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Liberal and Illiberal Internationalisms
After a successful conference in Vienna in December 2016, the Liberal-Illiberal Internationalisms team is now preparing a special issue for publication, which will aim to deconstruct artificial scholarly boundaries between liberalism and illiberalism as frameworks for understanding the history of internationalism. In the first decades of the twenty-first century, scholars of internationalisms are opening up new areas of historical research, probing older stories of imperial and national pasts, reconnecting state and non-state actors and institutions, and moving historical narratives past the simple identification of internationalism as communist or socialist. At the same time, new histories of ‘liberal’ internationalisms are often cordoned off from socialist and other non-liberal internationalisms, occluding the overlapping and interconnected nature of political approaches to the international in the twentieth century. This research collaboration between UCL, the Institute of Austrian History (Vienna) and the University of Sydney will probe the ideological complexities at the core of these twentieth century histories. It will decentre the specifically liberal and illiberal ascriptions of internationalisms, in order to ask: Where do the boundaries between these internationalisms lie? How do we engage the normativity of these fields? What can comparisons between different internationalisms tell us about ‘the international’ as a field of political action that defied traditional political boundaries in the twentieth century? How have historians mobilised terms such as liberal and illiberal in relation to internationalism and is it possible (or necessary) to move beyond them?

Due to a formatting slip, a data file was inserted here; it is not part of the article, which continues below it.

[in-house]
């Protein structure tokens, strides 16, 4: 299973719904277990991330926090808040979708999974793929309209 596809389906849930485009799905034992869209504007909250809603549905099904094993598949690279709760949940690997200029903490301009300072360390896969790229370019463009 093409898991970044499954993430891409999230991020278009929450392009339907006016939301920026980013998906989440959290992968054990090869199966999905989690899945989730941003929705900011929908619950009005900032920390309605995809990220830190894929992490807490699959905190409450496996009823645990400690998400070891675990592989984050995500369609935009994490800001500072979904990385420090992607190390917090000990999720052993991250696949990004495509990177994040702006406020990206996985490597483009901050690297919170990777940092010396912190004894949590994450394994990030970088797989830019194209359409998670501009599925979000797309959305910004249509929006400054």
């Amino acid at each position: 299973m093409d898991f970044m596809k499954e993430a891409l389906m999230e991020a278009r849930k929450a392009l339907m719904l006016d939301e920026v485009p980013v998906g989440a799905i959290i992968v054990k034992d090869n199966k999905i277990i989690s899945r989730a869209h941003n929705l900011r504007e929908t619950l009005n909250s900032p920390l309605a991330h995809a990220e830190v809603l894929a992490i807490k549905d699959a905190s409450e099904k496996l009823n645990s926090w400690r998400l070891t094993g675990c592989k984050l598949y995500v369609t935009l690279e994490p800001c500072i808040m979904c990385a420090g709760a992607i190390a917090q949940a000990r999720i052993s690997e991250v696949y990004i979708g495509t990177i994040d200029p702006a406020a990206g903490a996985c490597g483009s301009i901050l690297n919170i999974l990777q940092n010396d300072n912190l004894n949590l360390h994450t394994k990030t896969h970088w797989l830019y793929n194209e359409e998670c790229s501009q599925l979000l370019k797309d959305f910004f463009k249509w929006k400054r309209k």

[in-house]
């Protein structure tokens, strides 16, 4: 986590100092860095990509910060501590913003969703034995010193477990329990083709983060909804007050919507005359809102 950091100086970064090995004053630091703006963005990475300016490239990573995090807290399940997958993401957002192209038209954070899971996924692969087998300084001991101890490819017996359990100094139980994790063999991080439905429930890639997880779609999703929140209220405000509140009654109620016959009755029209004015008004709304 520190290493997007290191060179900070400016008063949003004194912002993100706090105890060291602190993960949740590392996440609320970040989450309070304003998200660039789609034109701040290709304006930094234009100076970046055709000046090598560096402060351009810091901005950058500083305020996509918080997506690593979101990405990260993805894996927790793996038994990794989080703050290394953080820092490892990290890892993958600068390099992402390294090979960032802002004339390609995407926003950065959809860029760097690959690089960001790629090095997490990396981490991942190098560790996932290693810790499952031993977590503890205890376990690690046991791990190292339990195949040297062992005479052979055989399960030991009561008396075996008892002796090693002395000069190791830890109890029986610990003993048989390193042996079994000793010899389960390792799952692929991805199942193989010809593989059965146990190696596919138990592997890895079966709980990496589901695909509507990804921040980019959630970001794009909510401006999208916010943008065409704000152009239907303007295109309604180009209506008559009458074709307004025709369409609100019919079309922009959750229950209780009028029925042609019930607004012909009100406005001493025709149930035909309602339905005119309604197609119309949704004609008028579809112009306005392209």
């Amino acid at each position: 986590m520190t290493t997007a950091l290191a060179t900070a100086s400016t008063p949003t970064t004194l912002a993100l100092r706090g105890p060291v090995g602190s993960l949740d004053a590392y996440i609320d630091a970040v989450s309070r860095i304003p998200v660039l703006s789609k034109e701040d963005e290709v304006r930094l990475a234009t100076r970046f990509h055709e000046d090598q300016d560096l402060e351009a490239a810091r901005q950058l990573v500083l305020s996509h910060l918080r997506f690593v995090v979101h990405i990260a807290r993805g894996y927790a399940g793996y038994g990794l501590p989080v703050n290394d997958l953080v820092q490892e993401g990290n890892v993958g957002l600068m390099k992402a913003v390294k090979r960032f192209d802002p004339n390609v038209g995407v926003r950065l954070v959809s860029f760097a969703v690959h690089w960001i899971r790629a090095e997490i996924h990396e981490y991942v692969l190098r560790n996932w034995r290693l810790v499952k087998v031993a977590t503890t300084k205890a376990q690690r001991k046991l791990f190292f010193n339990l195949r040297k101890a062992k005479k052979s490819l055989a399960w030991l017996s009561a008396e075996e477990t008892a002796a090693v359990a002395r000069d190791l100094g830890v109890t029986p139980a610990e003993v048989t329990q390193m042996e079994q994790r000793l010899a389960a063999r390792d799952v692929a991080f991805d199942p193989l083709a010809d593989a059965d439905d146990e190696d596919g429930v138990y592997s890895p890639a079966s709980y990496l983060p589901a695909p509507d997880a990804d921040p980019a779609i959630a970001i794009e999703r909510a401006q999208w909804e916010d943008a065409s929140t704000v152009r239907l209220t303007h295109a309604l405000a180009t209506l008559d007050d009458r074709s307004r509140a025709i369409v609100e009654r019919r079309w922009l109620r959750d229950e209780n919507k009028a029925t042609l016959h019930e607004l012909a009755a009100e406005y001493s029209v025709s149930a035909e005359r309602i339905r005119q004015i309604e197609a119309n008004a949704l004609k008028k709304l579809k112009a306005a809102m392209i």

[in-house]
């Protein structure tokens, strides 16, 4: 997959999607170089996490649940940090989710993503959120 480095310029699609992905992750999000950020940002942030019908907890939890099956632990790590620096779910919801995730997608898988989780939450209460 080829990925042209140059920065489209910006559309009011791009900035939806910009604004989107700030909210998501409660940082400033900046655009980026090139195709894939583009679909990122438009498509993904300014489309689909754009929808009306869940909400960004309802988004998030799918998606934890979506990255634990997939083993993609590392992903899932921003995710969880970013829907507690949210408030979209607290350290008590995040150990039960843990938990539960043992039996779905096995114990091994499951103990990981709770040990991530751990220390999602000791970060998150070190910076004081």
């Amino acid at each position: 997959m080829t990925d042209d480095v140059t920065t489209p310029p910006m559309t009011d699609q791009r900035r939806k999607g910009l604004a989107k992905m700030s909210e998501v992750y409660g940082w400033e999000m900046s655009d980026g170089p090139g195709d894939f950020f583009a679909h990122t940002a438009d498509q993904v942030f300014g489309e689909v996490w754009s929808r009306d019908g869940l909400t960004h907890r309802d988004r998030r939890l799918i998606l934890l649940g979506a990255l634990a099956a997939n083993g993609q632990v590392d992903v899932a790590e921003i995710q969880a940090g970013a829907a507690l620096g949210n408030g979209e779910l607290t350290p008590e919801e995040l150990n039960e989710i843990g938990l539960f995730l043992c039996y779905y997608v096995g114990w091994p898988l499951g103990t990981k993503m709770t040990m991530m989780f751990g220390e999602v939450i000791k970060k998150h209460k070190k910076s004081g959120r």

1 Researchers
1 External Collaborators
  • Prof. Glenda Sluga
    The University of Sydney - Australia
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